UNDER SECRETARY NULAND: Well, I’m not going to talk about specific pieces of equipment. As you have rightly said, what we have done is evolve our support to the needs on the battlefield and to what we see Russia bringing to bear on the battlefield. So you do see, as I said before, a new generation of tanks, including U.S. Abrams; you do see the higher-end air defenses, Patriots, et cetera, coming now.
There are – some of these kinds of equipment have long training lead times, so we’re looking at not just at what Ukraine is going to need for this immediate fight, but we’re also thinking about, with the Ukrainians, the Ukrainian military of the future. And some of the things that you are talking about, if you think about a military that will need, whenever this stops and however it stops, to be able to deter Russia from coming back again, they’re going to have to have sophisticated, enduring air defense. They’re going to have to have much stronger border defenses and the ability to ensure Russia can’t invade again. They’re going to have to have better radars and early warnings.
So we are thinking about the fight that they’re in today, but we’re also thinking about our enduring commitment to ensure that, even if this stops on the battlefield now, we don’t see a repeat, where Putin invaded in ’14 and ’15, then he went home to retrofit, and he’s back again in ’22. So that cycle could repeat, whether it’s in six months or six years, and that’s what we need to be thinking about, in addition to the current fight, and we are.
MODERATOR: Thank you, ma’am. We’ll go to another pre-submitted question, this time from Priscilla Imboden from Republik in Switzerland. She asks: “Switzerland is not a member of the EU, but an important financial and commodities trading center. What do you expect the Swiss Government to find, block, and seize Russia assets? The Swiss Government communicated yesterday that the seizure of Russian assets would be unconstitutional. Do you expect the government – what do you expect the government to do regarding the trade of Russian oil and coal by trading companies based in Switzerland?”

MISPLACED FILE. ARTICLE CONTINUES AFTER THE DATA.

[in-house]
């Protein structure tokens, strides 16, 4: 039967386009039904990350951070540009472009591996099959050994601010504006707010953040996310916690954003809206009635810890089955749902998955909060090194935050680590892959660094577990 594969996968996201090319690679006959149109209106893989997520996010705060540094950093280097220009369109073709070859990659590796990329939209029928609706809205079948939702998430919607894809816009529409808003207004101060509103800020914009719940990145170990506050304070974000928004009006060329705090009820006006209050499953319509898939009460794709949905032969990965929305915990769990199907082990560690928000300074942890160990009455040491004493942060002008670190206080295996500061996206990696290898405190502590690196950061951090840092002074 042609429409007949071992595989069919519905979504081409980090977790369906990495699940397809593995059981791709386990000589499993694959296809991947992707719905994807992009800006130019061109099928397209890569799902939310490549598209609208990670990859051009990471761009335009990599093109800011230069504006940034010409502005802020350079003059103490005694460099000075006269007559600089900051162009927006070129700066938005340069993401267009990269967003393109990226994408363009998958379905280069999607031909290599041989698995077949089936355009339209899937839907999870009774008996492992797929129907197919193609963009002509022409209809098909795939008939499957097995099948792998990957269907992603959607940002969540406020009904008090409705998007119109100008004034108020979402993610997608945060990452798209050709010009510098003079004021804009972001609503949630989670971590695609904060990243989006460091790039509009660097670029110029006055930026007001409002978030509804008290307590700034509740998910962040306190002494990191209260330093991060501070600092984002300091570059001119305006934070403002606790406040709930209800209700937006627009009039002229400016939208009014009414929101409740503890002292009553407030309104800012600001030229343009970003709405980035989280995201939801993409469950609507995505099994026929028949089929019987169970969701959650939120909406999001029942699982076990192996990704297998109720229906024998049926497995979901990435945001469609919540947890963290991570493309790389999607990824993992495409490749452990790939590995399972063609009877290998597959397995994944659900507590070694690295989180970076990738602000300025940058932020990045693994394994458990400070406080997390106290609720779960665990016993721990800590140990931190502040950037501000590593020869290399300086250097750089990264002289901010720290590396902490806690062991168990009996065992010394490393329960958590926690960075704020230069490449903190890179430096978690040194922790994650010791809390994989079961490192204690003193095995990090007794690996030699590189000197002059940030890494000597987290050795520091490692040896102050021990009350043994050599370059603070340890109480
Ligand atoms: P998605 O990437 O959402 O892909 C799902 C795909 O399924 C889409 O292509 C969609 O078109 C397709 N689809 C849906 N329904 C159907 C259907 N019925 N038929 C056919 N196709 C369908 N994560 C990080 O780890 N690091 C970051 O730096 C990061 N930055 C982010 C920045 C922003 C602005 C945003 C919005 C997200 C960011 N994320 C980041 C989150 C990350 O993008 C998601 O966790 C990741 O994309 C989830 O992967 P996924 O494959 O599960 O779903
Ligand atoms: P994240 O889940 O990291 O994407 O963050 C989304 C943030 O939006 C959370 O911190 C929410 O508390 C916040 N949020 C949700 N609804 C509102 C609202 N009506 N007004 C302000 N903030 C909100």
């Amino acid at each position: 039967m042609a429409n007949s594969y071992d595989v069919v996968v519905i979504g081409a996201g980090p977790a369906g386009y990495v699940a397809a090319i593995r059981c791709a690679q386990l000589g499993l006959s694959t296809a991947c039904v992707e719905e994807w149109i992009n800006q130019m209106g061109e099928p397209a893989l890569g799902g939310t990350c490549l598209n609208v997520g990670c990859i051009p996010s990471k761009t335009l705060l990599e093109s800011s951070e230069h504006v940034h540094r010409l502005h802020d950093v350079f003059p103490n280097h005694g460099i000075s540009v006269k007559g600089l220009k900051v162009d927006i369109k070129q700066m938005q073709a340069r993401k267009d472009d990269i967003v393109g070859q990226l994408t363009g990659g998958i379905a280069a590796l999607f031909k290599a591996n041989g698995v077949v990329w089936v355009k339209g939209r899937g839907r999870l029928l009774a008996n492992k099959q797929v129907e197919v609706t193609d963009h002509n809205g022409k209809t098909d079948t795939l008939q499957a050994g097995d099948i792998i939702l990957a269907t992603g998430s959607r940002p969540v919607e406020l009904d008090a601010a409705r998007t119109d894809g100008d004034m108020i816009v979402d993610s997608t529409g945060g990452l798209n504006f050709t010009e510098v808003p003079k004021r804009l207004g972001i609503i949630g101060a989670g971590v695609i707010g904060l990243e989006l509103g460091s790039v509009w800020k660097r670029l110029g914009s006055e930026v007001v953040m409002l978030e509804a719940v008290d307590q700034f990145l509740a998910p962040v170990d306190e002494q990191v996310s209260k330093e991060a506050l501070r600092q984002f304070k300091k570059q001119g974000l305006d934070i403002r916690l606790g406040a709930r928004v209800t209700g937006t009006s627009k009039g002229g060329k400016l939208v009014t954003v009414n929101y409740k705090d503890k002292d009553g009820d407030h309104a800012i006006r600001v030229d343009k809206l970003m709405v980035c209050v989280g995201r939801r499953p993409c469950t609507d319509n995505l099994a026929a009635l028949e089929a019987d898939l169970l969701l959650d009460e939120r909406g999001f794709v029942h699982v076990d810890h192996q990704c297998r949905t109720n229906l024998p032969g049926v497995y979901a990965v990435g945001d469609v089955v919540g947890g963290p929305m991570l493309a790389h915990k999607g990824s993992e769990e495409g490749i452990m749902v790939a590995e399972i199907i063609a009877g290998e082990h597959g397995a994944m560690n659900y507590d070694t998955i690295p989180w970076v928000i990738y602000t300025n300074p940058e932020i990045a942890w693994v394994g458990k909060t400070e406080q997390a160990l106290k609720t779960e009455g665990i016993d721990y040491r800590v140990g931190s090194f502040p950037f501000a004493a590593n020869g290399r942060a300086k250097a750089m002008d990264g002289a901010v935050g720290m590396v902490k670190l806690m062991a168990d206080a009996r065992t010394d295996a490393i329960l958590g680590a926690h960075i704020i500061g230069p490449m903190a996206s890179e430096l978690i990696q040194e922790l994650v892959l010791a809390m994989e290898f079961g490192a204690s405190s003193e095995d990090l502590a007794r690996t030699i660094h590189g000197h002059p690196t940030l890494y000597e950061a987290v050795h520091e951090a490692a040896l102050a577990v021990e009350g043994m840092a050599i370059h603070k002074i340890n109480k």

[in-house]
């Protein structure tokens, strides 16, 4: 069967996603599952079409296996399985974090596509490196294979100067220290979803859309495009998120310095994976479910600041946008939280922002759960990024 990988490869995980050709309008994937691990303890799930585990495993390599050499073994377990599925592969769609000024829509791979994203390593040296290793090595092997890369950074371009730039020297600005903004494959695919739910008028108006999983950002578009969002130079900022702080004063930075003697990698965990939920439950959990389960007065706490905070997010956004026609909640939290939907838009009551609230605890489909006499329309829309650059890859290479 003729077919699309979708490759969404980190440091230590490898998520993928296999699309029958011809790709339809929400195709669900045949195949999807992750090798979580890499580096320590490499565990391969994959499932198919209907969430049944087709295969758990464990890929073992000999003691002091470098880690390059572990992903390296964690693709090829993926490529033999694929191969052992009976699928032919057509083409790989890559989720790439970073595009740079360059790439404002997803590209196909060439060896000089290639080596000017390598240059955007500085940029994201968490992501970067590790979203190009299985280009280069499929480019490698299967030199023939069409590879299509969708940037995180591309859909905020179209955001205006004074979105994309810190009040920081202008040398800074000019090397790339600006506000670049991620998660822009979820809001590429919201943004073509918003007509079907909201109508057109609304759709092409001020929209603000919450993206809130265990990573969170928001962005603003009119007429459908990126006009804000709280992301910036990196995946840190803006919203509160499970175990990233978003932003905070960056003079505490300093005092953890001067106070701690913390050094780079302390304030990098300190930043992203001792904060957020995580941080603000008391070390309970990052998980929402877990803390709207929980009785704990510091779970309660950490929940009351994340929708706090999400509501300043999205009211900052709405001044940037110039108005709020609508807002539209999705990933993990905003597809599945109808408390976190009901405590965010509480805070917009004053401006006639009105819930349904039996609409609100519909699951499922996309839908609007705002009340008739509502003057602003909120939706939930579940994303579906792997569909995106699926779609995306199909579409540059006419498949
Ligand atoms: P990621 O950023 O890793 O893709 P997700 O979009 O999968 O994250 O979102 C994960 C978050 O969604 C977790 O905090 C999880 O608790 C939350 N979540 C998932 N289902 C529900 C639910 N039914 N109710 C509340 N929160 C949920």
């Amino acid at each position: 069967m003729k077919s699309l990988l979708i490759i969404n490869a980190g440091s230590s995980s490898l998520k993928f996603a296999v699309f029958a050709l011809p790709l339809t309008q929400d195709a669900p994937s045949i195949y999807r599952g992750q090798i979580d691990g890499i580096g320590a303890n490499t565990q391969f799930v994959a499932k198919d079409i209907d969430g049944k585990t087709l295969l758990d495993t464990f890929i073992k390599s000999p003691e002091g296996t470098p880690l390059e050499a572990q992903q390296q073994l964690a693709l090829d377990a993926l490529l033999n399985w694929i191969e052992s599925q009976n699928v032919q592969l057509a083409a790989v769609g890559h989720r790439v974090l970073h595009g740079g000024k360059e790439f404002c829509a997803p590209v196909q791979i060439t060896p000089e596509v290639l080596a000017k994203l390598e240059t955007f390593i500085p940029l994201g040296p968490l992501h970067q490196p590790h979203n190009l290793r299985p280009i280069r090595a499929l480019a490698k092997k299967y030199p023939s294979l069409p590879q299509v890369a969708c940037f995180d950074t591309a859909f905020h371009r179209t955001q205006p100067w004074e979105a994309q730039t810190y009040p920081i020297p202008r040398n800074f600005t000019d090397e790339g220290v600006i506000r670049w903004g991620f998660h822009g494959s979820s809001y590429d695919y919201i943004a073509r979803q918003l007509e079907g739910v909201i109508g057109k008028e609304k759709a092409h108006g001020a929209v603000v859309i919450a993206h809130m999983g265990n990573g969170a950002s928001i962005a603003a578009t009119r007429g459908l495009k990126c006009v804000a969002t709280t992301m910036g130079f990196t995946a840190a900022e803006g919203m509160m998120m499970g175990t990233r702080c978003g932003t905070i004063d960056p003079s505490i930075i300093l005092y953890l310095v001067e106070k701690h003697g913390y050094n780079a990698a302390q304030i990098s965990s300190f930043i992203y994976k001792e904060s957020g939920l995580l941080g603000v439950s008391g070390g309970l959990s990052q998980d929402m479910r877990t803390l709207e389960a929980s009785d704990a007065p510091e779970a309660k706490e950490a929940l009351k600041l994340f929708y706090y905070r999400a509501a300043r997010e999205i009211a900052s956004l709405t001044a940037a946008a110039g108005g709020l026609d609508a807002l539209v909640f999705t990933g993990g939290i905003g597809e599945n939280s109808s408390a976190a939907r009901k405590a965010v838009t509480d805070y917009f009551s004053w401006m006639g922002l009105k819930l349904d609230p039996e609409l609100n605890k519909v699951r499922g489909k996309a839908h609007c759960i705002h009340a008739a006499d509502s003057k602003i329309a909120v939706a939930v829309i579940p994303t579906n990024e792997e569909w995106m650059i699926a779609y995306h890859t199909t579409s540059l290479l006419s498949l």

UNDER SECRETARY NULAND: Well, Switzerland has been a great partner throughout the year, generally tracking with EU sanctions and EU measures to impose costs on Russia, doing things that had not been conceivable in the past, including de-SWIFTing all of the major banks, ensuring that assets are not liquid and available to go back to Russia, so freezing them; participating with us in the oligarch – in the capture of oligarch property, et cetera; and we also have the EU oil price cap. I believe Switzerland is part and party to that. So we are very grateful for the partnership that we’ve had, and we expect that we’ll be – continue to have these discussions as we are with our G7 partners including all of the EU with regard to the frozen assets. But what I will say is that we are united in believing that Russia has to pay for the hellacious devastation that it has wrought on Ukraine.
MODERATOR: Thank you, ma’am. We’ll go to one more pre-submitted question from Thiago Amancio from Folha de Sao Paolo in Brazil. He asks: “What is the Biden administration’s position on countries such as Brazil that have not yet fully aligned with the strong condemnation of Russia’s invasion of Ukraine?”